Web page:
Warning: This post contains graphic images. Do not proceed reading if you don’t like blood, gore, and nasty wounds. Continue at your own risk. You have been warned.
I have been incredibly blessed with overall good health over the last year and a half living in Tanzania. Other than malaria and dengue, I’ve had only a few minor colds, and no serious injuries. Even this my current experience with an infected wound is minor by comparison.
Last Tuesday, exactly a week ago, I was driving merrily on my way to Ultimate Frisbee when a policeman waved me over. I dutifully pulled to the side of the road and stopped my motorcycle. Mistake #1. I respectfully answered all of his questions, and when he eventually asked me to get off of my bike and push it up over an 8-inch curb, did my best to obey. In the process of doing so, my leg brushed against the engine and I sustained a small burn, which of course immediately blistered and stung. Now a little angry, I followed the policemen further from the road as he explained to me that I needed to pay a fine, nearly lost my driver’s license because he didn’t know where he had put it, and then, to top it all off, asked me on a date. Now completely disgusted and angry, I marched back to my bike and drove off to Frisbee (less than a kilometer from where I was stopped). No big deal in the scope of things, right?
I cleaned the burn after Frisbee and then forgot about it. Wednesday and Thursday passed, and it was healing fine–just a small open scrape on my shin. No big deal.
Then, Thursday night, while playing hockey, I was nominated to be goalie and without thinking, put the soaked-with-sweat goalie pads over my open wound (small as it may have been).
Friday morning, my leg started hurting and I noticed redness, bruising, and swelling around the burn. As the pain increased exponentially throughout the day, I recognized all of the signs of an infection and took steps to treat it, requesting antibacterial cleaning solution and burn cream from the nurse at school. By Friday night, I could barely walk, and had to bow out of playing touch rugby.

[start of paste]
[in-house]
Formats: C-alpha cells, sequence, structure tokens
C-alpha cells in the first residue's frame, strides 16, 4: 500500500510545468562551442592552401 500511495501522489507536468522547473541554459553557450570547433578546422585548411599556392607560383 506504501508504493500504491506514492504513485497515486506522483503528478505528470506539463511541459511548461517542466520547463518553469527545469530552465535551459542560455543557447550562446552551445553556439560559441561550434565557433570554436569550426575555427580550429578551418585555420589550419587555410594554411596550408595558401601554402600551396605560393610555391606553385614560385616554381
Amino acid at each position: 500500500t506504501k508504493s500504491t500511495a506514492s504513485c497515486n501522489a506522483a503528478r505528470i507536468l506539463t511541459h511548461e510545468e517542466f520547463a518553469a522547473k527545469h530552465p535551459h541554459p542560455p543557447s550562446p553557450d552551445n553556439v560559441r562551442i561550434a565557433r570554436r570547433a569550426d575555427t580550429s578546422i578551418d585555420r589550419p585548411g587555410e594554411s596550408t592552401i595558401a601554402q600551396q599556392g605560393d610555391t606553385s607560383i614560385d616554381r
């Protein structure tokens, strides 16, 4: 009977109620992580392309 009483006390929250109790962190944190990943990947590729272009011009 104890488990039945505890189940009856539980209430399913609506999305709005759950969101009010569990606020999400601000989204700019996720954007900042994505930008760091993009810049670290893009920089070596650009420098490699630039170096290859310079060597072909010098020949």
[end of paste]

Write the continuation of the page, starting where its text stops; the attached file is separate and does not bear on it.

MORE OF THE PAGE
Saturday morning, I had a nurse/friend look at it, and then headed off to the international clinic to get treatment and antibiotics from a doctor. He prescribed both an oral and topical antibiotic, and scheduled a check-up appointment for Wednesday (tomorrow) afternoon. That afternoon and evening, I just laid around the house, too exhausted and in pain to bother moving.
Sunday afternoon was much the same, except the swelling in my leg (and the corresponding pain) had continued to increase despite the antibiotics. My entire leg was red and blotchy, showing all the signs of cellulitis (which seems to be fairly common here). I used three bags of dog food to elevate my leg, and spent the afternoon sleeping on the couch before moving the dog food to my bed to be able to sleep in the same position.
Finally, Monday morning, I saw some improvement. The swelling was reduced significantly, and with it, the pain had decreased. I kept my leg elevated most of the day at school, and then coached volleyball tentatively that evening. The wound itself didn’t look too much better, but the redness immediately around the wound had dissipated slightly even if my whole leg was still red, so there was some progress.
Now, today, nearly all of the pain and swelling is gone, and the wound itself looks substantially better. The redness on my leg as a whole has disappeared, and I can walk without a limp again. Now, here’s hoping it continues to heal with only one more day of antibiotics left and less than a week before my dive trip begins over the school midterm holidays.
These things don’t happen back in the U.S. At least not very often. Oh well. I guess #TIA.